We went to Bhutan for a getaway as a small trip and it turned out to be as great as any other place we've been to. We reached the border town of Phuentsholing by train from Guwahati and checked into the Druk Hotel which is one of the good ones in this border town. Getting into this border town doesn't take any special permits or formalities since Bhutan and India are on very friendly terms. We only have cross the border gates and these close after 11pm.
272 Kms from Thiksi
Best time to visit - March,April,May
Lying on the India-Bhutan border, Jaigaon is not a tourist place, but is frequented by tourists on their way to Bhutan. ...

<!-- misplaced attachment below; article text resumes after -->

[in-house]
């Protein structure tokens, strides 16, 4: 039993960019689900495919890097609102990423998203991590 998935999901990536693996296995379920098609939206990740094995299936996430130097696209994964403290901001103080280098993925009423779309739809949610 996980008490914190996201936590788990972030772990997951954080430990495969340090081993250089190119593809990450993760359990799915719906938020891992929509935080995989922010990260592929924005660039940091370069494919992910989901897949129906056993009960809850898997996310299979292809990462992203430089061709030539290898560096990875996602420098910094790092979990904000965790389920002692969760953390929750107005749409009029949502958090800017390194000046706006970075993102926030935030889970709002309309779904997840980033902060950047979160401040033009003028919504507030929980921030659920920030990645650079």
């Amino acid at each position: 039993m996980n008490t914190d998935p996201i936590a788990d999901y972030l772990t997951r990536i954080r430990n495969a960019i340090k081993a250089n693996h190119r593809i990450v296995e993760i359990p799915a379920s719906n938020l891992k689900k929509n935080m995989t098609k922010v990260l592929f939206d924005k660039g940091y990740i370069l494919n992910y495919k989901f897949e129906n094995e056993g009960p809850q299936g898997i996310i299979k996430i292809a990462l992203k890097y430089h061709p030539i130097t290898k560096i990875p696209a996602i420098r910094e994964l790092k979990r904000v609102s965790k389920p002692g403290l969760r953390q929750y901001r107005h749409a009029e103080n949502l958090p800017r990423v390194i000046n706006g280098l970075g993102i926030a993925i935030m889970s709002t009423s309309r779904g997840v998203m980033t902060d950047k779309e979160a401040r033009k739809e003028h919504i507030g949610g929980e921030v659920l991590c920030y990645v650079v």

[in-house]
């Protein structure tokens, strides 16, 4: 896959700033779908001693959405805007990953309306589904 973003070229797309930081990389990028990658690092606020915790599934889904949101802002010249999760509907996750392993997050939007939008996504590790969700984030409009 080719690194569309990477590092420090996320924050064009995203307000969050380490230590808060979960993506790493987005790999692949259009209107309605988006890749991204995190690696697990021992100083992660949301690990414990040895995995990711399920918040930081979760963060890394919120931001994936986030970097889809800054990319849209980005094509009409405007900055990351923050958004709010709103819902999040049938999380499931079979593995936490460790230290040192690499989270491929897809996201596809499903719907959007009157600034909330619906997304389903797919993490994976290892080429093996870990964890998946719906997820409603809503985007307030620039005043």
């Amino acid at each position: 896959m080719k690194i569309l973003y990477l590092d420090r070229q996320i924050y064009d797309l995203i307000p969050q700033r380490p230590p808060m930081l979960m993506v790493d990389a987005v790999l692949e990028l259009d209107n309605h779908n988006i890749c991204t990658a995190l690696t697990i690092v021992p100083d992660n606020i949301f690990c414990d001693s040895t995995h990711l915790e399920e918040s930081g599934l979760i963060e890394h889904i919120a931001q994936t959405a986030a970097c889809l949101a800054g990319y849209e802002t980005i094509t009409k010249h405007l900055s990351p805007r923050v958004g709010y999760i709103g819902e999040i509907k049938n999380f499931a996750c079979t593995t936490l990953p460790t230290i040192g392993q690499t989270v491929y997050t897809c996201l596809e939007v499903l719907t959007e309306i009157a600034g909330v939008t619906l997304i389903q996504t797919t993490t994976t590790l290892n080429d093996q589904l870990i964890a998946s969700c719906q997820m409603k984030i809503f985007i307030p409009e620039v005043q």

Gangtok to Jaigaon (230 Kilometers)Sikkim has given us valuable life lessons every time we visited. This time Sikkim gave us a lesson in destiny. Swatabdi had forgotten her scarf at one of the shops the previous evening. We were all set to start for Jaigaon but Swatabdi insisted on going to the shop again to get the scarf. We were walking towards the shop when I saw a familiar face sipping tea on the roadside. The familiar face was that of one of my inspirations in life; and with childlike excitement I just asked him, “Biru?” The Bhutanese embassy being closed on weekend, we finding a good hotel deal in Gangtok, Swatabdi forgetting her scarf and both of us taking a walk to get back the scarf at the precise moment when Biru was having tea, it all fell into place! The cosmic forces in the universe had inclined together to make us meet Rohit Upadhayay on the road! The fanboy in me started jumping around. We didn’t find the scarf but we got the privilege of spending some quality time listening to stories of Biru’s Eurotrip adventures. Our day was made. That night we dreamt of doing a roadtrip to Europe together.